Google is famous for coming up with “science fiction-sounding solutions,” as its Captain of Moonshots, Astro Teller, put it. It spends $8 billion a year employing 18,600 people for its research and development wing.
The most famous teams in this huge department are Google X Labs (headed up by Teller) and ATAP, the Advanced Technology and Projects. These teams are responsbile for researching some of Google’s most outlandish ideas, including space elevators, hoverboards, and contact lenses for diabetics to monitor their glucose levels.
Read onto discover ten of Google’s most exciting current projects that are poised to change the world.
Internet balloons for everyone
Two thirds of the world doesn’t have internet access. Project Loon is designed to connect remote place using a fleet of helium balloon that circle Earth broadcasting LTE bandwidth. Not just a pie in the sky concept, working balloons have been tested in New Zealand and Brazil, lasting over a 100 days in the air, providing 10 Mbps connectivity with 500m accuracy. However, this project is still considered a pilot with no formal date announced for worldwide roll out.
Minority Report gesture controls
A recent announcement, Google has developed a radar emitter the size of a microSD card that can detect your hand movements. Codenamed Project Soli, the microchip is designed to be used in wearables and will recognise and respond to hand gestures, such as cranking an imaginary volume dial up or down, or pressing a button. Without the need for physical controls, smartwatches and smart home devices can be sleeker and more stylish.
An interconnected world of things
Google have launched a new Android-based OS called Project Brillo that will connect everyday objects to the internet. It’s similar to Apple’s own HomeKit system, but Sundar Pichai, Google’s Senior VP for Products, doesn’t draw the line at smart home, he envisions a smart world: “Imagine a farmer managing an entire farm from a smartphone; the security cameras, the sensors, the irrigation equipment, all of them can be connected so that they work better together,” he said at Google I/O 2015. A developer preview will be available this autumn.
3D mapping to help the blind ‘see’
Available to buy now, Project Tango’s Development Kit includes a smartphone and tablet equipped with cameras and sensors to understand space and motion. These gadgets can then build 3D maps that have a variety of world-changing uses. First and foremost, they could be used in wearables that help the visually impaired ‘see’ in front of them and warn them about obstacles in their paths. The 3D maps can also be used to steer robots and develop augmented reality apps.
Transforming the US wireless industry
Not content to be the world’s most popular phone software provider, Google now wants to be most affordable mobile network provider in the US too. Basic phone service will cost $20 a month, but customers will get money back dependent on how much data they use. Leasing cellular tower usage from established networks Sprint and T-Mobile, Project Fi also promises subscribers will always connect to the fastest network available. Currently the service is only available to Nexus 6 owners, but rollout will begin this summer.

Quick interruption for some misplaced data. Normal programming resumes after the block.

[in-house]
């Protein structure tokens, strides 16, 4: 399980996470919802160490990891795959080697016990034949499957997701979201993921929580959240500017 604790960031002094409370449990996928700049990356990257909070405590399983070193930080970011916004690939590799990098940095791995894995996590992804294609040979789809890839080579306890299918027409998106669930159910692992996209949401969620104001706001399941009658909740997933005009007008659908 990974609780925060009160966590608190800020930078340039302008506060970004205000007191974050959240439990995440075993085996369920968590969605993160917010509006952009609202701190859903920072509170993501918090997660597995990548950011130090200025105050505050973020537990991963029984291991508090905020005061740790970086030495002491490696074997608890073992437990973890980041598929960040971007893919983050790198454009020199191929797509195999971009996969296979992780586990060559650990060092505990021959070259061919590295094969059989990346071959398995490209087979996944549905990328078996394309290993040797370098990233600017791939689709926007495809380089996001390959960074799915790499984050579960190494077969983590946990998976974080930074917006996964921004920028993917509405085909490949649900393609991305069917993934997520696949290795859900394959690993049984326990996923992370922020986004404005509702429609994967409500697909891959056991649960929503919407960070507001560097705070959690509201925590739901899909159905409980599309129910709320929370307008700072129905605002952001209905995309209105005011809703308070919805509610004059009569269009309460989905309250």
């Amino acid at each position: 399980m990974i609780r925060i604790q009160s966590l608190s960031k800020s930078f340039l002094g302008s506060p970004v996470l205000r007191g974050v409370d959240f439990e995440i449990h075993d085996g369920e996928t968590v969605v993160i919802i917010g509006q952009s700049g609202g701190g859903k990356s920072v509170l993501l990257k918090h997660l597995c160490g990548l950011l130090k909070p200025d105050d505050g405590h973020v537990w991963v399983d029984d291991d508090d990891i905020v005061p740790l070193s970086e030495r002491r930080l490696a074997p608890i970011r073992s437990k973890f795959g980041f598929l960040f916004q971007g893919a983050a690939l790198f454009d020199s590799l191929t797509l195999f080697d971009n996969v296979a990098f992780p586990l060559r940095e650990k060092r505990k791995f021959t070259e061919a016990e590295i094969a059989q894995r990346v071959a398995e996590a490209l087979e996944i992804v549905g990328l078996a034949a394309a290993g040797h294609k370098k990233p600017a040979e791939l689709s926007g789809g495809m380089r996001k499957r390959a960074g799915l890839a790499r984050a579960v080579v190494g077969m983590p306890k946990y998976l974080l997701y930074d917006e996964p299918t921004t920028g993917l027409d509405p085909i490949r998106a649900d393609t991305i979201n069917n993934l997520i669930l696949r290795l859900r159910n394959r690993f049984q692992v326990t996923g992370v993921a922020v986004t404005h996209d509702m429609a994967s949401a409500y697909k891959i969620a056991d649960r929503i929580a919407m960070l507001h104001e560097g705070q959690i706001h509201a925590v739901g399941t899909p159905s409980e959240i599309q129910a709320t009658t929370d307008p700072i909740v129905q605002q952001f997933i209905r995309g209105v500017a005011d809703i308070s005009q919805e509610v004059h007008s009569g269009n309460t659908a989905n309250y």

Soon you will be able to dial a call on your phone with just a stroke of your sleeve. Project Jacquard has woven touchscreen controls into fabric using conductive threads, so that it can interact with your phone and other devices. Google have worked with Levi Strass and other partners to create so-called ‘Jacquard yarn’ that can be created on an industrial scale and stitched together by a tailor with only a basic understanding of how the tech works.
Road safe self-driving cars
Google’s autonomous cars have driven 1.7 million miles in the last six years. In that time they have only been involved in 11 accidents, but ‘not once was the self-driving car the cause of the accident,’ said Chris Urmson, director of the project. Some occurred while humans were driving (humans drove the cars an extra 700,000 miles), while the rest were caused by other drivers rear-ending the Google-mobiles. Sadly, there is no sign of the self-driving cars going on sale any time soon.
The death of passwords
A major feature of Android Lollipop was smart locking, which unlocked your phone dependent on your location, using facial recognition and other factors. Project Abacus takes this concept a step further, learning to recognise the unique way a user holds their phone or taps on a keyboard to verify their identity. Based on trials using 40TB of data at 33 different US universities, Google says this technology is 10 times more secure than using a fingerprint scanner. Testing is ongoing.
Data-scrambling SD cards
While every new Nexus launch confirms the Mountain View’s preference for cloud computing, the ATAP team hasn’t forgotten about expandable storage. Just as Project Abacus is trying to revolutionise how we verify our identity, another project – codenamed Vault – aims to protect our privacy via the microSD slot. They’ve developed a new microSD smart card that scrambles any sensitive information stored on the entire device. With a built-in microprocessor and NFC chip, the card can also communicate with other devices.
Rather than buying a brand new phone every year, imagine upgrading the one you already have with a faster processor and bigger memory, or customising your phone with a longer-lasting battery and better camera when going on holiday. This might sound like science fiction, but Google have already shown off working models of this so-called ‘modular phone’ that they codename Project Ara. Google are also set to begin their first real-world trial later this year, selling Project Ara phones exclusively in Puerto Rico.
Which moonshot project are you most excited about? Let us know in the comments!